Call Us Before Agreeing to a FCE

If your disability insurance company’s claims representative asks you to submit to an FCE, we suggest you first call us at Dell & Schaefer to request a free consultation. We will tell you how we can help and give you information that will help you understand why the insurance company requires you to take this test. We have suggestions that will assist you in preparation for the exam, and tips for how to get through the test itself on the day of the exam.

In our experience, of helping thousands of claimants across the country, an FCE can be a double-edged sword. It can be a tool used to prove your medical condition prevents you from doing your job. At times, it can also be used against you if the FCE examiner prepares an adverse report. There are times we work to prove the test results are unreliable.

We always ask that the exam be videotaped. Many FCE examiners refuse to allow this. We press the insurance company to find one who will allow videotaping. If the company is adamant and says it cannot find an examiner who will agree to videotaping, we then suggest that claimants have someone go with them to take notes about the exam.

The reliability of the test depends on what the examiner writes down. There are times when the examiner makes mistakes. For example, we have seen an examiner note that the claimant didn’t try hard enough, or that a claimant was able to perform a task for 15 minutes when the video or witness document the test only lasted 8 or 10 minutes.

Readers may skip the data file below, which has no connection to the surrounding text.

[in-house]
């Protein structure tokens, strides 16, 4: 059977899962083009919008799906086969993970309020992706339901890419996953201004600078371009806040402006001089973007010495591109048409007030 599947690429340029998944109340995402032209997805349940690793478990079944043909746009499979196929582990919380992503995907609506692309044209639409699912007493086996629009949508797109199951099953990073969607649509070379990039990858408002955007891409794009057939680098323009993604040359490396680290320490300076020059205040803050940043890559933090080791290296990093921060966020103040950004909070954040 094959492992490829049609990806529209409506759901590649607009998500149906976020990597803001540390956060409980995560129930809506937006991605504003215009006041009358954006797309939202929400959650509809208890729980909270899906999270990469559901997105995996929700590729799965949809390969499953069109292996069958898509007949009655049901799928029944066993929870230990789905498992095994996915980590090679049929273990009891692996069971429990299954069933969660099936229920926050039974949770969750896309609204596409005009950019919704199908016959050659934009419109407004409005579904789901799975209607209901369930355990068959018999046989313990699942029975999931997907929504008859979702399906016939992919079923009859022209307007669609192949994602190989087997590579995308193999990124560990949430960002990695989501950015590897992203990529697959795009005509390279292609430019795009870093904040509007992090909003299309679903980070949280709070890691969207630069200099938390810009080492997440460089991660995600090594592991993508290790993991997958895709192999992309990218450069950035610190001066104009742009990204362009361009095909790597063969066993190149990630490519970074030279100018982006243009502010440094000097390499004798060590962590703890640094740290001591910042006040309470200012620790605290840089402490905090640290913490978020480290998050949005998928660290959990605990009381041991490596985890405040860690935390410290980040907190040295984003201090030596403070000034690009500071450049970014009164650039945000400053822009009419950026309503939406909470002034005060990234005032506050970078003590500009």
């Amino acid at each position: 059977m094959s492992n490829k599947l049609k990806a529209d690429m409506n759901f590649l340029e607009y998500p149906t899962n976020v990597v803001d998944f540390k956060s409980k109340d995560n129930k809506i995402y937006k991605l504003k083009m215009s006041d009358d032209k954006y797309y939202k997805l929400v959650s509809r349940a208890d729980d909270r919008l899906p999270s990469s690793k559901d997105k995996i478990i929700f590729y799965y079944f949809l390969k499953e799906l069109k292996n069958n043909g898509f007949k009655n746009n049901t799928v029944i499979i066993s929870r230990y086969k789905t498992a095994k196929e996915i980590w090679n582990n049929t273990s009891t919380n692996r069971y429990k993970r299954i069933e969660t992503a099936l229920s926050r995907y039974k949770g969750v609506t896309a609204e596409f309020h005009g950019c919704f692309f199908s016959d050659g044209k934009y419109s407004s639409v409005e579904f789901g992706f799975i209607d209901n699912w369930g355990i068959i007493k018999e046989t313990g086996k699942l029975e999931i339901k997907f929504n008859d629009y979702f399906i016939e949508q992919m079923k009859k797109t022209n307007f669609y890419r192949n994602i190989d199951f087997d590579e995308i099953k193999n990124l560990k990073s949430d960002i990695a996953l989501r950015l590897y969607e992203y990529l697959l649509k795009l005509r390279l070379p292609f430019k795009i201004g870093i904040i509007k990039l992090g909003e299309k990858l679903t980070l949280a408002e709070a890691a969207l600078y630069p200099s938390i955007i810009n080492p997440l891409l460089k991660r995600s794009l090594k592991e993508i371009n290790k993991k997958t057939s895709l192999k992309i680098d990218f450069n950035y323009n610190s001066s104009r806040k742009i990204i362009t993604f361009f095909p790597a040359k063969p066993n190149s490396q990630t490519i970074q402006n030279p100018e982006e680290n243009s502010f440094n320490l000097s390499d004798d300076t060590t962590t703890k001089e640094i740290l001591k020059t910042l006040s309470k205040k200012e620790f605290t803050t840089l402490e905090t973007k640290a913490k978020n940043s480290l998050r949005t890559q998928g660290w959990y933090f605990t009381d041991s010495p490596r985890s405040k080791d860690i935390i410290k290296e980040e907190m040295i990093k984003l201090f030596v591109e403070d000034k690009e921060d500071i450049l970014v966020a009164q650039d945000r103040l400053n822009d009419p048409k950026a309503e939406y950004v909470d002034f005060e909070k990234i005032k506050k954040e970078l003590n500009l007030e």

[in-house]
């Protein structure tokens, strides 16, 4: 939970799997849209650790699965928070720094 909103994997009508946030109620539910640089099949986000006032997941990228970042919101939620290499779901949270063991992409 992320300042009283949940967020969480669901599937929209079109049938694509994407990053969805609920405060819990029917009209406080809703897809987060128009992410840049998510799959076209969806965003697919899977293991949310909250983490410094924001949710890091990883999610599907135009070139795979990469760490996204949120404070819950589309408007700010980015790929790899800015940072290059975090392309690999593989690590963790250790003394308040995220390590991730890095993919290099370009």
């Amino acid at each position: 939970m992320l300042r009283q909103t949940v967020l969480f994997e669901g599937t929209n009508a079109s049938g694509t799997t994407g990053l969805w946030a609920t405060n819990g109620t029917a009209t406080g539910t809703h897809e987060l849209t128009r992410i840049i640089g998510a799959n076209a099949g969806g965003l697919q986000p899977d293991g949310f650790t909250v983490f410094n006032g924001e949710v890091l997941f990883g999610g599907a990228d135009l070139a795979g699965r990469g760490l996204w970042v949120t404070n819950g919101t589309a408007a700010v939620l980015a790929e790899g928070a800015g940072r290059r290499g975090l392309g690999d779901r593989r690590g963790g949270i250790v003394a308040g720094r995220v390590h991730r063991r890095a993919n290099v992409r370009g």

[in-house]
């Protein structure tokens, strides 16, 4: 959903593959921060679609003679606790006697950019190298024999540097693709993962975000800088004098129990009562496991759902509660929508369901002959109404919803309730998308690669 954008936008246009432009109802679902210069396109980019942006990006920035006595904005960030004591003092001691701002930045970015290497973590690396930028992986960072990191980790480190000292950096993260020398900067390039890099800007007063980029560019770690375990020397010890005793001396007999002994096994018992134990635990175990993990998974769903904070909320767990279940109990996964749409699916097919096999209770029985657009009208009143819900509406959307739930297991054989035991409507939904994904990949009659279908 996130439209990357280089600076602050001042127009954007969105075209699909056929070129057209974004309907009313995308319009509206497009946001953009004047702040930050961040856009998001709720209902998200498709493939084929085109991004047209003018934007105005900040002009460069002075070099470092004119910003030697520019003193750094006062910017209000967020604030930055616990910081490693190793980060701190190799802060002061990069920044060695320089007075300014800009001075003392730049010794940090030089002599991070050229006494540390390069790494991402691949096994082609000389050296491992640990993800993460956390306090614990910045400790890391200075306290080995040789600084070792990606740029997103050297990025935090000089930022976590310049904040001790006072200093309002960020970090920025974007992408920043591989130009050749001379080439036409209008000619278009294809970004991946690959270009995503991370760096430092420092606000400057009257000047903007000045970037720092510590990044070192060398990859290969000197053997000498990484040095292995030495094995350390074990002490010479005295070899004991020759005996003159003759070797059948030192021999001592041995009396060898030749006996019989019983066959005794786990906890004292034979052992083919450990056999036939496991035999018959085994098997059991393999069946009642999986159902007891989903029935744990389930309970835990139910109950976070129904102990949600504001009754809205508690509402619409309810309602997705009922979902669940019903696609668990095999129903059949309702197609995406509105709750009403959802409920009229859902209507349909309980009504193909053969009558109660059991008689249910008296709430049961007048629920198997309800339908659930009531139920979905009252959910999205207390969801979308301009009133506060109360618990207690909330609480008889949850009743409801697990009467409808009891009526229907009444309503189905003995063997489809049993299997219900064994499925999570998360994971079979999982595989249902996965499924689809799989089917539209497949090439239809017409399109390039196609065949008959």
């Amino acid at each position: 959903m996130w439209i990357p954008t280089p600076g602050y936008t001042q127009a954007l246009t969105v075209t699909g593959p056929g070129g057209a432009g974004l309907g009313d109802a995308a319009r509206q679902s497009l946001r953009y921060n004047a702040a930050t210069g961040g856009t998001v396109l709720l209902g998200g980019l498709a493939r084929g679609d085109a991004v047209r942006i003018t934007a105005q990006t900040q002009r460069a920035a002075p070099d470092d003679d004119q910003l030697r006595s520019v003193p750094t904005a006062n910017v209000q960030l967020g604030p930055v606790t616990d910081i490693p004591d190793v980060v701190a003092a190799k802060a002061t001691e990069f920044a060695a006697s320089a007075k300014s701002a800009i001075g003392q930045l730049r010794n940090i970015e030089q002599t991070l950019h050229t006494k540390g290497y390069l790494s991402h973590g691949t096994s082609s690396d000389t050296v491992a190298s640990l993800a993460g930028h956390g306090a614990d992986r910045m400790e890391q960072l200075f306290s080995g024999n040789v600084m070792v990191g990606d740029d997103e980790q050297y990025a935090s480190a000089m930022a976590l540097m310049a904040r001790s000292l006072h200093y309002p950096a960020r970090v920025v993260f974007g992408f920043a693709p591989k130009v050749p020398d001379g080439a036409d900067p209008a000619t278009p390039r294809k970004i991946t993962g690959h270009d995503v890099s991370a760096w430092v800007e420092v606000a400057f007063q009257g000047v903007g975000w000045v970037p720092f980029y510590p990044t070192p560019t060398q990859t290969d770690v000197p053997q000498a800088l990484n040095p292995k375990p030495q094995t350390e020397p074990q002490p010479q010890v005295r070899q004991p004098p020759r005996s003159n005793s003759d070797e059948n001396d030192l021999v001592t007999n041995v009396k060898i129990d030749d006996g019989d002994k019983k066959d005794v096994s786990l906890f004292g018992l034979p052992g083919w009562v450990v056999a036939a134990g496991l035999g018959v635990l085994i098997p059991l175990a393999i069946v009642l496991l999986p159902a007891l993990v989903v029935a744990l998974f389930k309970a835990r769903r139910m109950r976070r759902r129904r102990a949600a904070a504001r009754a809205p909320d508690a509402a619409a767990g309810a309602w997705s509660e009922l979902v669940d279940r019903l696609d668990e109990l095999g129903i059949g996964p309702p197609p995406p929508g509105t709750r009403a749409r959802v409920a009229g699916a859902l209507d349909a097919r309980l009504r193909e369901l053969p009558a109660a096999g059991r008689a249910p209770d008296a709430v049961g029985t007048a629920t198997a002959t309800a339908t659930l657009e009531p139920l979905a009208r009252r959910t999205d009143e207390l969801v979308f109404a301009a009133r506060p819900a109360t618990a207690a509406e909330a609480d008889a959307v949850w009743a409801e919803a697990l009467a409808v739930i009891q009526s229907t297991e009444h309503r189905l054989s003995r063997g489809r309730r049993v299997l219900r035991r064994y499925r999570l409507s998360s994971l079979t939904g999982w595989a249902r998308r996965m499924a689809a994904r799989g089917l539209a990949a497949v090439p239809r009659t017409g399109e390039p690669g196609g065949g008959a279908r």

To learn more about FCE tests you should visit our category of FCE related questions answered by our lawyers at Q&A – IME, FCE & Insurance Exams and also read the following articles:

You should call one of our lawyers if you have more questions or need assistance with your disability claim. Our attorneys respond to questions daily and we offer a free legal consultation to discuss your claim.

Questions About Hiring Us

Do you work in my state?

Yes. We are a national disability insurance law firm that is available to represent you regardless of where you live in the United States. We have partner lawyers in every state and we have filed lawsuits in most federal courts nationwide. Our disability lawyers represent disability claimants at all stages of a claim for disability insurance benefits. There is nothing that our lawyers have not seen in the disability insurance world.

What are your fees?

Since we represent disability insurance claimants at different stages of a disability insurance claim we offer a variety of different fee options. We understand that claimants living on disability insurance benefits have a limited source of income; therefore we always try to work with the claimant to make our attorney fees as affordable as possible.

The three available fee options are a contingency fee agreement (no attorney fee or cost unless we make a recovery), hourly fee or fixed flat rate.

In every case we provide each client with a written fee agreement detailing the terms and conditions. We always offer a free initial phone consultation and we appreciate the opportunity to work with you in obtaining payment of your disability insurance benefits.

Do I have to come to your office to work with your law firm?

No. For purposes of efficiency and to reduce expenses for our clients we have found that 99% of our clients prefer to communicate via telephone, e-mail, fax, GoToMeeting.com sessions, or Skype. If you prefer an initial in-person meeting please let us know. A disability company will never require you to come to their office and similarly we are set up so that we handle your entire claim without the need for you to come to our office.

How can I contact you?

When you call us during normal business hours you will immediately speak with a disability attorney. We can be reached at 800-682-8331 or by email. Lawyer and staff must return all client calls same day. Client emails are usually replied to within the same business day and seem to be the preferred and most efficient method of communication for most clients.